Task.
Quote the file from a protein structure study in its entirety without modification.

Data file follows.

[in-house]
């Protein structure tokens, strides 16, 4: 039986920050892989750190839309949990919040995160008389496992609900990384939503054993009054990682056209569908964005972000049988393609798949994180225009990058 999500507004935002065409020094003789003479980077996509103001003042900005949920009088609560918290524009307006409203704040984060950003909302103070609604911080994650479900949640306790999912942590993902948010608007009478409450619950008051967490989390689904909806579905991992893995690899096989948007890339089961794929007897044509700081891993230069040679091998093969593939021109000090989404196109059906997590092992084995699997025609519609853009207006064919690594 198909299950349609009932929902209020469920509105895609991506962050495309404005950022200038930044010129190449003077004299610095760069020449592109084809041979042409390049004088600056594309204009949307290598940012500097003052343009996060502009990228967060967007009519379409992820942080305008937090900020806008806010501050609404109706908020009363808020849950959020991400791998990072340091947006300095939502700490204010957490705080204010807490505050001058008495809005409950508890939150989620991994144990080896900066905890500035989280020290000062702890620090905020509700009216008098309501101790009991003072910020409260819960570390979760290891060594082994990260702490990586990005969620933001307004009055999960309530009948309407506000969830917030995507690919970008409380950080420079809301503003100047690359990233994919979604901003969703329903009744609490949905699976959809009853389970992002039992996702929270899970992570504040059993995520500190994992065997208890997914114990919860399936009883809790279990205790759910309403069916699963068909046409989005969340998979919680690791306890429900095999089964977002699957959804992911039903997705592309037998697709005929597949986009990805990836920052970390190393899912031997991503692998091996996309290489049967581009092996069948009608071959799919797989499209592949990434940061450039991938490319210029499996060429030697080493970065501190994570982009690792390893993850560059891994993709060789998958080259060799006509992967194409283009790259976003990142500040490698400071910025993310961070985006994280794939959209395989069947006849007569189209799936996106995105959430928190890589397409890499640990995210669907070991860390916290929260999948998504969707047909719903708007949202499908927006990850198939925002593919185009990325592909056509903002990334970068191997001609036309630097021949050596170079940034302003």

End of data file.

[in-house]
């Protein structure tokens, strides 16, 4: 039986920050892989750190839309949990919040995160008389496992609900990384939503054993009054990682056209569908964005972000049988393609798949994180225009990058 999500507004935002065409020094003789003479980077996509103001003042900005949920009088609560918290524009307006409203704040984060950003909302103070609604911080994650479900949640306790999912942590993902948010608007009478409450619950008051967490989390689904909806579905991992893995690899096989948007890339089961794929007897044509700081891993230069040679091998093969593939021109000090989404196109059906997590092992084995699997025609519609853009207006064919690594 198909299950349609009932929902209020469920509105895609991506962050495309404005950022200038930044010129190449003077004299610095760069020449592109084809041979042409390049004088600056594309204009949307290598940012500097003052343009996060502009990228967060967007009519379409992820942080305008937090900020806008806010501050609404109706908020009363808020849950959020991400791998990072340091947006300095939502700490204010957490705080204010807490505050001058008495809005409950508890939150989620991994144990080896900066905890500035989280020290000062702890620090905020509700009216008098309501101790009991003072910020409260819960570390979760290891060594082994990260702490990586990005969620933001307004009055999960309530009948309407506000969830917030995507690919970008409380950080420079809301503003100047690359990233994919979604901003969703329903009744609490949905699976959809009853389970992002039992996702929270899970992570504040059993995520500190994992065997208890997914114990919860399936009883809790279990205790759910309403069916699963068909046409989005969340998979919680690791306890429900095999089964977002699957959804992911039903997705592309037998697709005929597949986009990805990836920052970390190393899912031997991503692998091996996309290489049967581009092996069948009608071959799919797989499209592949990434940061450039991938490319210029499996060429030697080493970065501190994570982009690792390893993850560059891994993709060789998958080259060799006509992967194409283009790259976003990142500040490698400071910025993310961070985006994280794939959209395989069947006849007569189209799936996106995105959430928190890589397409890499640990995210669907070991860390916290929260999948998504969707047909719903708007949202499908927006990850198939925002593919185009990325592909056509903002990334970068191997001609036309630097021949050596170079940034302003």